Deep below a European lake lies a man-made monument that scientists have called the “Swiss Stonehenge”. The mysterious stones rest 15 feet below the surface on the Swiss side of Lake Constance which is a 207-square-mile body of water that borders Germany, Austria, and Switzerland. They were initially discovered in 2015 by the Institute for Lake Research in Langenargen, Baden-Wuerttemberg, Germany.
The Neolithic relic consists of 5,000-year-old stones with some of the stones measuring as wide as 100 inches and was laid out in a way that they were situated parallel to the Swiss shoreline. A ship with a digger removed seabed materials that had gathered beside the stones in order to study them further. A spokesman at the Archaeology Office of the Swiss Canton of Thurgau said that the discovery was a “sensational” find.
The Technical University of Darmstadt in Germany created an underwater georadar to study the stones in hopes of finding out their origin and why they were put there in the first place. It has been determined that the stones were put there by humans and not created naturally by nature.
Since there had been a glacier in that area 18,000 years ago, it was first thought that the stones may have been made by nature, but that hypothesis has been disproven. “It is obvious that the stones of up to 40 centimeters in size rest on the post-glacial, banded lake deposits and clearly above the underlying upper edge of the moraine [a glacially formed accumulation of unconsolidated glacial debris]”, the Archaeology Office wrote, adding, “Thus, it is now scientifically proven that the cairns did not originate naturally from the glacier, but were piled up by human hands.”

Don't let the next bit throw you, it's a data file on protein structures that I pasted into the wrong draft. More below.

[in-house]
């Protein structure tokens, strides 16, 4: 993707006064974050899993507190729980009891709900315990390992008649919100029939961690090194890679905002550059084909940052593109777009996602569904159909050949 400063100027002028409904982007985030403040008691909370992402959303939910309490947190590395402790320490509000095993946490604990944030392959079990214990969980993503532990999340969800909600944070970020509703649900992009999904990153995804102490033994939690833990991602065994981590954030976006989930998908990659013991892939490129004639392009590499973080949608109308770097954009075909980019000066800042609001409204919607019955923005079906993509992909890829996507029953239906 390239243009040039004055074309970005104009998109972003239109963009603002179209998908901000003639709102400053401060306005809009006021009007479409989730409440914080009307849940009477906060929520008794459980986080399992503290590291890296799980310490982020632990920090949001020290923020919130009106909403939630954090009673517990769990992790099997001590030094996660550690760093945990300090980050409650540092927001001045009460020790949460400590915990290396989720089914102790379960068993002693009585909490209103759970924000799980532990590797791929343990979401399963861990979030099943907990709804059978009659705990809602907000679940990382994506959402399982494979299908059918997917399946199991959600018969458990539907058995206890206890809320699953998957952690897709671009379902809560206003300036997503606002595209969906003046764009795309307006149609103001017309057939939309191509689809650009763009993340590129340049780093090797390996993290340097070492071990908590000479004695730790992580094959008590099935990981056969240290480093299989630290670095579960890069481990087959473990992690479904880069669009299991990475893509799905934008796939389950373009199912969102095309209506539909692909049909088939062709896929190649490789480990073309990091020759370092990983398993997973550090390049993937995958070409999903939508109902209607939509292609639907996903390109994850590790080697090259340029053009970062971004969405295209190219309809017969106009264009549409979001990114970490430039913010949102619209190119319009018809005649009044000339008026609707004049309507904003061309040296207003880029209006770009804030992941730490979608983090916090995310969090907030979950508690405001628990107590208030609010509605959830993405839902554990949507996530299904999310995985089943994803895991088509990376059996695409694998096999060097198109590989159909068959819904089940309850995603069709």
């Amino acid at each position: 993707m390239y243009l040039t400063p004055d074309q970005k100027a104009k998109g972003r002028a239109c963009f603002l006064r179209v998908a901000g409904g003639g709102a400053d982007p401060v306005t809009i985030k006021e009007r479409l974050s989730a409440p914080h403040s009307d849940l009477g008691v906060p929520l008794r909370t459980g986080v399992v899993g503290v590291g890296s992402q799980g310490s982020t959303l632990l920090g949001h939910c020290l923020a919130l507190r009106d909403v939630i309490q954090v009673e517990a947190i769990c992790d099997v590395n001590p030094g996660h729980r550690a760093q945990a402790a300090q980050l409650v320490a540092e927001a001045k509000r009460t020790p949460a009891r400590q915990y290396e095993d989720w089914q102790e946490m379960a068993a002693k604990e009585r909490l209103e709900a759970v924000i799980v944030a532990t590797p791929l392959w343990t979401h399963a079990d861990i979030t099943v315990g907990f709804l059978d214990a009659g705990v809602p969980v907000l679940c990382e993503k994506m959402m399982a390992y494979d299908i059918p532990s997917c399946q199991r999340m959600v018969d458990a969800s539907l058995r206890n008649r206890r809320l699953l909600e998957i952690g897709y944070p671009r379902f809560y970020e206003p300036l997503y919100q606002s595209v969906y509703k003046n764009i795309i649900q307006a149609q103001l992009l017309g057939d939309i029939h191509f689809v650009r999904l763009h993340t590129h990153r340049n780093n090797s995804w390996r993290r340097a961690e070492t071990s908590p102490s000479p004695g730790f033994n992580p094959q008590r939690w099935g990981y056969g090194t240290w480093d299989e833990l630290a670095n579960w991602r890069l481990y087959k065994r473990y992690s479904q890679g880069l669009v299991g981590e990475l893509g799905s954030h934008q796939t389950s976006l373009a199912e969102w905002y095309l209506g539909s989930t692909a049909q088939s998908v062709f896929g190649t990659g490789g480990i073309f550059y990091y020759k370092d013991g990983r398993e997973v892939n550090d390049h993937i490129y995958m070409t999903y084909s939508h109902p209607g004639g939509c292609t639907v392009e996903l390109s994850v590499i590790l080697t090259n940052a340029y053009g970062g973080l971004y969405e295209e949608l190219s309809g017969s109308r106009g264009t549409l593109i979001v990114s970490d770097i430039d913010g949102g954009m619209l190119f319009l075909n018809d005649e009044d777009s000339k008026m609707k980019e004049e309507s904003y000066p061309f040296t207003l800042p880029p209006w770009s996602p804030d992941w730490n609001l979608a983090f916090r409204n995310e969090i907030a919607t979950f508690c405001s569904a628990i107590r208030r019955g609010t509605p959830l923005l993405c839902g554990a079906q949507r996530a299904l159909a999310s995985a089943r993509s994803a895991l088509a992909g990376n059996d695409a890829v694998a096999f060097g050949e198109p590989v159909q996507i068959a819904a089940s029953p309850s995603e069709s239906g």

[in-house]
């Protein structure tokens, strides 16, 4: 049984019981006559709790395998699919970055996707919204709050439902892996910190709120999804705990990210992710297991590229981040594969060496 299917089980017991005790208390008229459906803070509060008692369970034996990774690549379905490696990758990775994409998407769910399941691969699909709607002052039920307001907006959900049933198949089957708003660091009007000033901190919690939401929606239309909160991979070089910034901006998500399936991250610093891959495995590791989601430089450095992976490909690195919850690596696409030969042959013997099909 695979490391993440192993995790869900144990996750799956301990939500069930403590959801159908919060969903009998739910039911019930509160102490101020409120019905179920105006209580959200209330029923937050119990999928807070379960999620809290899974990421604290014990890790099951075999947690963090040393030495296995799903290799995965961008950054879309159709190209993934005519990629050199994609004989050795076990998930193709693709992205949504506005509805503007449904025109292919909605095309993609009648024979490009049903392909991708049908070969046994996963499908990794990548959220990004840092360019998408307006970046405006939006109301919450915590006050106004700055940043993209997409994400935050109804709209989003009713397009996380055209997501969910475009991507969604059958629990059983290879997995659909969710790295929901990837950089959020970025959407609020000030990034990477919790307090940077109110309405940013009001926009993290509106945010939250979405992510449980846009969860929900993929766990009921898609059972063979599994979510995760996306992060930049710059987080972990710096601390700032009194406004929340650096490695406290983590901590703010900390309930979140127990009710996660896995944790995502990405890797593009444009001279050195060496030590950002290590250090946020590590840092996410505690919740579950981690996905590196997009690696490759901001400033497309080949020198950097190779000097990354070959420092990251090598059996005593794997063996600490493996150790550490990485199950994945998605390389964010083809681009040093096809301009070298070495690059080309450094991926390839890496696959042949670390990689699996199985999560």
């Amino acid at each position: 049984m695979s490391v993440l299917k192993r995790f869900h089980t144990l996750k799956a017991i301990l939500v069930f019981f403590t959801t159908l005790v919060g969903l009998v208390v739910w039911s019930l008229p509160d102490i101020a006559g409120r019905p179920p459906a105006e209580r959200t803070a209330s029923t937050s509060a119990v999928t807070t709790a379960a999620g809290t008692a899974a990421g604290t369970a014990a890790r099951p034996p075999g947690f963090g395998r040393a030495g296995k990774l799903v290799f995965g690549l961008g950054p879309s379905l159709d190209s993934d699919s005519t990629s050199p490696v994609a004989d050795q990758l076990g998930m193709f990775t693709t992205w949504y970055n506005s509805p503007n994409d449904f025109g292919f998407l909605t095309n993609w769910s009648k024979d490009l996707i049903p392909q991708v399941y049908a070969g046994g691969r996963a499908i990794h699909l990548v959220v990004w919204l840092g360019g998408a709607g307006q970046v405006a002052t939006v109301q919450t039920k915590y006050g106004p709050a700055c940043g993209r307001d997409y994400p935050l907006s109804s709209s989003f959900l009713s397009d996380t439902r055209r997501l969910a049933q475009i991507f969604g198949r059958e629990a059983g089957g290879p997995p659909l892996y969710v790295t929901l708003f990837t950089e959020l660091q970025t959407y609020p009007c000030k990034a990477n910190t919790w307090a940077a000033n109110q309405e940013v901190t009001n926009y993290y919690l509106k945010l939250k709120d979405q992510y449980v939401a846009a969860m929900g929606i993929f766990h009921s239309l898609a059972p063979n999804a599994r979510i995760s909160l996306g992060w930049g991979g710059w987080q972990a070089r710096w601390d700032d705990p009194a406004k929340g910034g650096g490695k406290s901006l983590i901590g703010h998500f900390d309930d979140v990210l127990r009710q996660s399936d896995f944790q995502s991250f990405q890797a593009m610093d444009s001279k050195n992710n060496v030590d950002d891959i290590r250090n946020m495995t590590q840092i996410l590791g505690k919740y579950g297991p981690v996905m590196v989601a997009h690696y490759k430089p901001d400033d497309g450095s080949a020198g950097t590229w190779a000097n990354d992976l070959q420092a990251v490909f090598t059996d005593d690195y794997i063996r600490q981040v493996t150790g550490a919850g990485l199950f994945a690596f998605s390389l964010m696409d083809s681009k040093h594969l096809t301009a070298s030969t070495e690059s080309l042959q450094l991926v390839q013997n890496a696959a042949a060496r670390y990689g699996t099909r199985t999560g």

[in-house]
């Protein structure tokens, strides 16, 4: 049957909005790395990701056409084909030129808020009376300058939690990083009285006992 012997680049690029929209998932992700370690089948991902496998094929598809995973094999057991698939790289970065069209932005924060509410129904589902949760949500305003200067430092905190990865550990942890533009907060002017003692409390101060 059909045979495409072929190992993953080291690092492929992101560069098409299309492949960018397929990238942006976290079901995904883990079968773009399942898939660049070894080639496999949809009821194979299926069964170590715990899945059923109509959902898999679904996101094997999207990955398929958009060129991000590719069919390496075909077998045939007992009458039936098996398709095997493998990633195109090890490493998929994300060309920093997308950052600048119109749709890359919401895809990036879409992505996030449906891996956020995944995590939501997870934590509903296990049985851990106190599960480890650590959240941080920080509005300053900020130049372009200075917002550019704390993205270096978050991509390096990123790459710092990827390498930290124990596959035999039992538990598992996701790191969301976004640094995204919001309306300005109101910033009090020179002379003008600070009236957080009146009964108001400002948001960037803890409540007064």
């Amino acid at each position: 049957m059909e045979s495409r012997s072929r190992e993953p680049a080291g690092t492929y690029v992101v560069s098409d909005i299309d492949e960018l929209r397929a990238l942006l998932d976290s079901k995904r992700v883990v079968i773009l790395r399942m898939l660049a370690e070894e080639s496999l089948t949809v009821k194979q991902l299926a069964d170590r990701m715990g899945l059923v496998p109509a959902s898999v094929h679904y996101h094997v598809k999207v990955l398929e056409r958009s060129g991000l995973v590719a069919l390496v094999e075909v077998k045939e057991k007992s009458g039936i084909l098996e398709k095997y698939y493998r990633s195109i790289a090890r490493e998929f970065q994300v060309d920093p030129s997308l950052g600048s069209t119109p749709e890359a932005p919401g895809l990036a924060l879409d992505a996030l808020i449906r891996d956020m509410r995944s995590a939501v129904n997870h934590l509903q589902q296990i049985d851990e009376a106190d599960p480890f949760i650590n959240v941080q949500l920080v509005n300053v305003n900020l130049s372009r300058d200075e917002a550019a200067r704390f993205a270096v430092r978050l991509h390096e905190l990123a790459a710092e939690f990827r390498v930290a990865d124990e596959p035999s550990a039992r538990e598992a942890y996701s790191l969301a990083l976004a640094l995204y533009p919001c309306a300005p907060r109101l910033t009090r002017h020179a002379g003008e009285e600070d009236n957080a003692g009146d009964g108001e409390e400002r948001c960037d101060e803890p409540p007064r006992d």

It’s still unclear as to why the stones were put there in the first place, but several theories have emerged, such as that they were used as weirs, burial mounds, and signposted transportation routes. Urs Leuzinger, who works as a researcher on the project, believes that the stones were put either along the shoreline or in shallow water during the time of its construction.
“I’ve never really experienced anything like this. Whenever we dig something up, we usually know what it’s all about,” he said. He continued on by stating, “Our 170 cairns of 500 cubic meters of stones each does bring quite a decent amount to the shores of Lake Constance.”
An international team of researchers will conduct further studies in the upcoming months to learn more about these fascinating stones. Several pictures of the stone monument called “Swiss Stonehenge” can be seen here.